Alachua County

FW-Orange.jpgOrange Lake is the largest lake in the North Central Region at 12,550 acres. It is designated as a Fish Management Area and is located about 20 miles southeast of Gainesville. Orange Lake averages 5.5 feet deep with a maximum depth of 12 feet. Water levels fluctuate an average of 2 feet, annually. Outflow is controlled by a fixed-crest weir located at Highway 301 (southeast portion of lake). Orange Lake receives inflow from Newnans Lake through River Styx and from Lochloosa Lake through Cross Creek. Cross Creek (1.8 miles) is navigable to most boats during normal water levels.

Orange lake has an extensive aquatic vegetation community, dominated by spatterdock (lily pads) and periodically hydrilla. Shallow marsh areas are inaccessible to anglers due to the dense growth of vegetation. Bluegill, redear sunfish, black crappie and largemouth bass are generally caught in the deeper spatterdock, emergent grasses and hydrilla.

Marion County and the Florida Fish and Wildlife Conservation Commission allocated funds to establish a fishing pier at Heagy-Burry Park (southwestern part of the lake). The pier is handicap-accessible. A fish attractor is located near the pier, which provides for good fishing.

For updated information please call:
South Shore Fish Camp 352-595-4241
Sportsman Cove Fish Camp 352-591-1435

For information about the management of Orange Lake and its wildlife resources, visit the Orange Lake Management Page.


Popular species:

Popular fish species

Fish graphics by Duane Raver, Jr.


TrophyCatchTrophyCatch Tracker

TrophyCatch External link is FWC's citizen-science program that rewards anglers for documenting and releasing trophy bass 8 pounds or larger. The following TrophyCatch bass have been submitted from Orange Lake:

Lunker Club (8 – 9.9 pounds): 6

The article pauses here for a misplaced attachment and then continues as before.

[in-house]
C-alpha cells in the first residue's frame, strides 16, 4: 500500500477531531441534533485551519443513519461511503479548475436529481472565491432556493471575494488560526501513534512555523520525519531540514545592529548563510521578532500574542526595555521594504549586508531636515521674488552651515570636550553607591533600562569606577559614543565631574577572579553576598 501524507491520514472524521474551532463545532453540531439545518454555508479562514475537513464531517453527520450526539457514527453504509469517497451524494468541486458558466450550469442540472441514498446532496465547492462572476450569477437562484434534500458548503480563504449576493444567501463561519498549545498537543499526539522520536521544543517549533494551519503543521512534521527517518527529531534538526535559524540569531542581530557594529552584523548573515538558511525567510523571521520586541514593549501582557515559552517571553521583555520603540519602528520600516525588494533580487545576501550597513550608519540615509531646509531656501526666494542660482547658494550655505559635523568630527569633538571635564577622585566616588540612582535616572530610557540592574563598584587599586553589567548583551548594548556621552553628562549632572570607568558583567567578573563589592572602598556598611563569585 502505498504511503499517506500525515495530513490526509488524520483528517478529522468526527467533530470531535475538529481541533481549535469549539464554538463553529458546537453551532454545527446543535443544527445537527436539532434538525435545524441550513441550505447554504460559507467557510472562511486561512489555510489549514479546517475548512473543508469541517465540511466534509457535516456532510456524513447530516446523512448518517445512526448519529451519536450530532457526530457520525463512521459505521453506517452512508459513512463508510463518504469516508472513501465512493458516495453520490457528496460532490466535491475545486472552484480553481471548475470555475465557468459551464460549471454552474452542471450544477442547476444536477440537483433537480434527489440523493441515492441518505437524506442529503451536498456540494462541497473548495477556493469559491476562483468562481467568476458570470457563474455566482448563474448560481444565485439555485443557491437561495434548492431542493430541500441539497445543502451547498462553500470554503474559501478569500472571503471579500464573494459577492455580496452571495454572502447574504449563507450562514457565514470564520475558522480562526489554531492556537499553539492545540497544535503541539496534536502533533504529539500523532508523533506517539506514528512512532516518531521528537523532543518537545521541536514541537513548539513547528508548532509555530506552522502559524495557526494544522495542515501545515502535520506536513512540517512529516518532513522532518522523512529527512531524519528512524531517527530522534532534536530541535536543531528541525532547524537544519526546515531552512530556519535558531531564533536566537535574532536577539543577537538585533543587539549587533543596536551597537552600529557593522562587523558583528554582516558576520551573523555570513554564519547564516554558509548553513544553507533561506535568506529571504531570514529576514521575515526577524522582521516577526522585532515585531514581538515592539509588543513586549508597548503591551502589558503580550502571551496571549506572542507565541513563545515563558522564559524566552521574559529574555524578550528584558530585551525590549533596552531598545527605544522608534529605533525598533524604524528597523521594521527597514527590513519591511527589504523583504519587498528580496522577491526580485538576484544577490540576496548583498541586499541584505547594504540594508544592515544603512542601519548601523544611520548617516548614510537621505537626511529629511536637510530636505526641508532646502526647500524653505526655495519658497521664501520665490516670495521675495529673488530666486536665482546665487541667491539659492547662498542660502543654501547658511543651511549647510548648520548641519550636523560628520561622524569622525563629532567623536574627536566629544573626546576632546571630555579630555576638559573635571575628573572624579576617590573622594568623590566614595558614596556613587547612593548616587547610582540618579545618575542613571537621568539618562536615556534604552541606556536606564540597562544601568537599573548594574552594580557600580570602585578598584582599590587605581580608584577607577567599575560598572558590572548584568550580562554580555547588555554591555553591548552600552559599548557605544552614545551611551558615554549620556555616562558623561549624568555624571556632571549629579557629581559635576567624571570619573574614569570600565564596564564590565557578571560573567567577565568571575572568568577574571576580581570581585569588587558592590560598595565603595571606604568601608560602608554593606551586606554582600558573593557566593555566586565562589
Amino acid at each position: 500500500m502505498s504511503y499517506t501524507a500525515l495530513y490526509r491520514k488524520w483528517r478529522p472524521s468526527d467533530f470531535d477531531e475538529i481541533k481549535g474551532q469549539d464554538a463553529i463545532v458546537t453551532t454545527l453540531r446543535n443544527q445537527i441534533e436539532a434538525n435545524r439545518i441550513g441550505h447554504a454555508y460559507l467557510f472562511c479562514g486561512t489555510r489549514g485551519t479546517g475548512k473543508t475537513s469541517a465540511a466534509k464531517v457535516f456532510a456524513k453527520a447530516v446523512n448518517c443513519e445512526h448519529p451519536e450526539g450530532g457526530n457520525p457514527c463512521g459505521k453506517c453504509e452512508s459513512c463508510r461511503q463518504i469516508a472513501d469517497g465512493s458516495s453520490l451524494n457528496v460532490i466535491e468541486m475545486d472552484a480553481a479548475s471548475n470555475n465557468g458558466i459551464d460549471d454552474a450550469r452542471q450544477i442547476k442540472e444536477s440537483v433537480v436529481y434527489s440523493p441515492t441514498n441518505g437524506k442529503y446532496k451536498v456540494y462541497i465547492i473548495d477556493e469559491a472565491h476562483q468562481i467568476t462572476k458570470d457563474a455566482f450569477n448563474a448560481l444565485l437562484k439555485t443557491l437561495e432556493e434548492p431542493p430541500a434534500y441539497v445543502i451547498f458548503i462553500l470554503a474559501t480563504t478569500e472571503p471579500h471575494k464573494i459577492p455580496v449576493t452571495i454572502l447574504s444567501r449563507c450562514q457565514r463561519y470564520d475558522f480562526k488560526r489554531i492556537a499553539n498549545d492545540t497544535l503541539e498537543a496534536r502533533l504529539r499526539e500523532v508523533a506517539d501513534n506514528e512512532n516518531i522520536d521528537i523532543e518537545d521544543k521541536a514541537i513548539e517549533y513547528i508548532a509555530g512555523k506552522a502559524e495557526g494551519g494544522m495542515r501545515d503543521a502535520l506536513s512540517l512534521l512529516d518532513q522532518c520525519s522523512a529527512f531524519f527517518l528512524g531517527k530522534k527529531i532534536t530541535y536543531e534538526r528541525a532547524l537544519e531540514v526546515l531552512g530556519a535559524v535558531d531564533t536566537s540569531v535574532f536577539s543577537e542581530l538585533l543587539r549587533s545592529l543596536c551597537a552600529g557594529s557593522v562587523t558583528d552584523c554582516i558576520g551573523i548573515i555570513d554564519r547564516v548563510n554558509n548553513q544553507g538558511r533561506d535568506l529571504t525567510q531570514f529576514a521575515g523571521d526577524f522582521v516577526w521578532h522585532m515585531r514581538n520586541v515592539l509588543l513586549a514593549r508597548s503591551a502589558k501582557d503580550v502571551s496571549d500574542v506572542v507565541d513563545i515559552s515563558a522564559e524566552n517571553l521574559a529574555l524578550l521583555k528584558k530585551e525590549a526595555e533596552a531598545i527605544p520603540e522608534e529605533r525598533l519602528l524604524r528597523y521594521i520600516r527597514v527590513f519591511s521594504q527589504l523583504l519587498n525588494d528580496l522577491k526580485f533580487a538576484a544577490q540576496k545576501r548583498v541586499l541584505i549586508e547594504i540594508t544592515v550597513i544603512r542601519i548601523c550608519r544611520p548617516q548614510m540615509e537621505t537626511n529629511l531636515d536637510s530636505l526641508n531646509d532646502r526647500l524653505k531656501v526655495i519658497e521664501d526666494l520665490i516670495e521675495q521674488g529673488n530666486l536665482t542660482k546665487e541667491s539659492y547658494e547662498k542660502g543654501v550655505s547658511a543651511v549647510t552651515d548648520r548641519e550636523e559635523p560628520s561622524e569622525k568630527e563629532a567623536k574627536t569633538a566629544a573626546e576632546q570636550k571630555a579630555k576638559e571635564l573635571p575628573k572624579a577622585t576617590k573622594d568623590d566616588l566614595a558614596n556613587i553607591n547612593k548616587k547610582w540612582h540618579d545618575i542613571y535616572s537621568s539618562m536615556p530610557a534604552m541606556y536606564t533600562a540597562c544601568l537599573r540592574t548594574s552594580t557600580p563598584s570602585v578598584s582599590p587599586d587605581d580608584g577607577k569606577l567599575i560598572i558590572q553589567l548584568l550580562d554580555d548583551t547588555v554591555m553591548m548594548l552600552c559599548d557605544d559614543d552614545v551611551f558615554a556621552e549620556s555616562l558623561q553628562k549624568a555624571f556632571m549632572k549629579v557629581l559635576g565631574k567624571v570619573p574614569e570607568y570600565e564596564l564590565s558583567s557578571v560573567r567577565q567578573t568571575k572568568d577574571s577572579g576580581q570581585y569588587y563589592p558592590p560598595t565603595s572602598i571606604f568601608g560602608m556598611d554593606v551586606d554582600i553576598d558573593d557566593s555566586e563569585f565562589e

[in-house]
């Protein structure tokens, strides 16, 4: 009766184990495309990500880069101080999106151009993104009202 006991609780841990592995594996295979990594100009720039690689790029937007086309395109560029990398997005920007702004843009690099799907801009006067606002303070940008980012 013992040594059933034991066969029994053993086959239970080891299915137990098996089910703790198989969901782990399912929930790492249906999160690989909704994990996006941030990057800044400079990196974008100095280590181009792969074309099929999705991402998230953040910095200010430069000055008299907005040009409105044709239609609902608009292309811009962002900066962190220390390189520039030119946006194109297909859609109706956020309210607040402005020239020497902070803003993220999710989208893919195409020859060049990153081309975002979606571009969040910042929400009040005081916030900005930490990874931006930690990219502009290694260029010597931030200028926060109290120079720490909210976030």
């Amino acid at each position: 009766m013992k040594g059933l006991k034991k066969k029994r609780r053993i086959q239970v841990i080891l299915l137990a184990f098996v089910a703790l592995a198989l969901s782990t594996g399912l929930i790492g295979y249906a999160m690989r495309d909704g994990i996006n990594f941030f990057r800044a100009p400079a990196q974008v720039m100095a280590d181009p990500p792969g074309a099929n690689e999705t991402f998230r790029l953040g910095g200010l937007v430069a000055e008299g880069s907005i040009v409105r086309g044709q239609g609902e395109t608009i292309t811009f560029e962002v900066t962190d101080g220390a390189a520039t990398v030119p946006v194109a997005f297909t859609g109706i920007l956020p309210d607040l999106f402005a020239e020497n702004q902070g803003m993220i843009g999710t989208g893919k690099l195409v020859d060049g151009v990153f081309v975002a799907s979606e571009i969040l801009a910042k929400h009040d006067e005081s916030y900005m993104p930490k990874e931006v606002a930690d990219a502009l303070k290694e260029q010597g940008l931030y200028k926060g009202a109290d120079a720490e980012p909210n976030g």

Current Forecast: 

Orange Lake is looking great! The expansive areas of floating vegetation caused by the extended drought that made access, navigation, and fishing difficult on Orange Lake has given way to open water scattered with lily pads and submersed vegetation that provides great habitat for fish. Vegetation management strategies designed to restore access and improve habitat is responsible for some of this change, along with the help of a lot of rain. Heavy and consistent rainfall events started at the end of May and Hurricane Irma added to it, bringing water levels way up. Orange Lake provided some of the best black crappie fishing in the area last winter and spring. These fish are most likely in the open water now and will still need to feed. There were also good reports of nice size bream. The bass fishing is what Orange Lake is really known for, and it is something worth the effort. Local fishing clubs have produced some excellent bags during weigh-ins of their tournaments, and there has been numerous reports of fish being caught weighing over 10 pounds. Recent fish surveys run by FWC have also observed 10 plus pound bass. The best catches of bass have been reported off of small clumps of lily pads mixed with hydrilla and coontail. FWC is holding regular meetings to seek stakeholder input on future lake habitat management strategies. For those interested, please visit External link for future meeting updates and management progress.

FWC Facts:
Blue crabs have specially modified back legs, called swimmerets, which rotate at 20-40 revolutions per minute, allowing the crab to quickly swim through the water.

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